21 September 2011

Interpreting the Universe as Creation

Yet another old review of mine from Science and Christian Belief:

Interpreting the Universe as Creation: A Dialogue of Science and Religion
edited by Vincent Brümmer

As the title suggests, this volume of essays is the outcome of an international consultation on science and religion. No fewer than four of the papers are from the pens of British authors already well-known for their contributions to aspects of the dialogue.

The structure of the collection is quite simple. After two introductory chapters of a theological nature subsequent chapters are paired so that we are given a scientific and a theological contribution in the areas of cosmology, evolutionary biology, and human nature. The one departure from this pattern is the concluding chapter which explores the theological implications of the ecological crisis.

The theological introduction is provided by Vincent Brümmer who defends Wittgenstein's concept of religion as a language-game against the charge of fideism. This is developed in the following chapter by Luco van den Brom. He relates it to George Lindbeck’s cultural linguistic view of doctrine. This suggests that the doctrine of creation is part of religious map for the journey of life. Van den Brom maintains the possibility that it makes claims about the nature of reality. However, he effectively marginalizes the doctrine by treating it as a ‘footnote’ to salvation history which is retained primarily because we have no way of deriving ethical norms from scientific facts.

Personally I found the two chapters on cosmology the most interesting in the book. The first, by Chris Isham, discusses recent quantum creation theories. It stresses the highly speculative nature of these attempts to explain the origin of the universe. In its companion paper, Willem Drees explores some of the potential tensions between cosmology and theology. In particular, he focuses on cosmology’s spatialization of time and its platonizing tendencies. However, while recognizing that these are hard to reconcile with traditional Protestant theologies, he suggests that theology need not be unduly worried that we can evade such tensions by reverting to some form of Christian Platonism in which eternity is interpreted as timelessness and the universe is a mere reflection of mathematical entities existing in the mind of God.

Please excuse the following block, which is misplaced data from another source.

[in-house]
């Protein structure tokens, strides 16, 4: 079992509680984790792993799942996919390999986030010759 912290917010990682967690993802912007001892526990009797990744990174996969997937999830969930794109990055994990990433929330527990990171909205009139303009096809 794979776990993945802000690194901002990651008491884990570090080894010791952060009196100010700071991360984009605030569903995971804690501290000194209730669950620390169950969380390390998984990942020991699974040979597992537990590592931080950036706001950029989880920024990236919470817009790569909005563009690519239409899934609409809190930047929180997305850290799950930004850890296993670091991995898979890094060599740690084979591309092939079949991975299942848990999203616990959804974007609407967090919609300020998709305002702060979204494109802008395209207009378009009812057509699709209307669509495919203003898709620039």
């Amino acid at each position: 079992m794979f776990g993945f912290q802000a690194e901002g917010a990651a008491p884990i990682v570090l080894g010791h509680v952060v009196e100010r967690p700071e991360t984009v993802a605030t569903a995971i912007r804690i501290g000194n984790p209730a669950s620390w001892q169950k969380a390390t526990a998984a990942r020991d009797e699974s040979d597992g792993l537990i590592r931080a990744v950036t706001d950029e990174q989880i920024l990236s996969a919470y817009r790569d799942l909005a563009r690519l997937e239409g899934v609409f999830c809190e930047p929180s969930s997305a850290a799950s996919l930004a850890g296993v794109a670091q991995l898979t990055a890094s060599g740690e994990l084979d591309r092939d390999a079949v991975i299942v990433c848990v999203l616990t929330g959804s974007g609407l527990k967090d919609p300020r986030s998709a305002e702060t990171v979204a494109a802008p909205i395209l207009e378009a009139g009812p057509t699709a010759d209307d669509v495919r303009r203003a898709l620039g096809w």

By contrast, I found the chapters on biological themes rather disappointing. Taken as a whole they provide a useful introduction to the dialogue between science and religion in the areas of evolution, human nature and ecology. However, they simply go over ground that is already extremely well trod: we cannot answer the question ‘What is life?’; evolution is not incompatible with creation and this has implications for our understanding of God (predictably, little attention is given to whether the view of God revealed in the Judaeo-Christian scriptures has implications for our understanding of evolution); human beings cannot be distinguished from animals by any biological or psychological criteria but only on theological grounds; and, finally, we are told that this distinction is one of the roots of our ecological crisis.

No attempt has been made to integrate these papers into a consistent overview of the subject. The result is a degree of disjointedness which may irritate some readers. However, it does serve to highlight the degree of theological divergence within the debate.

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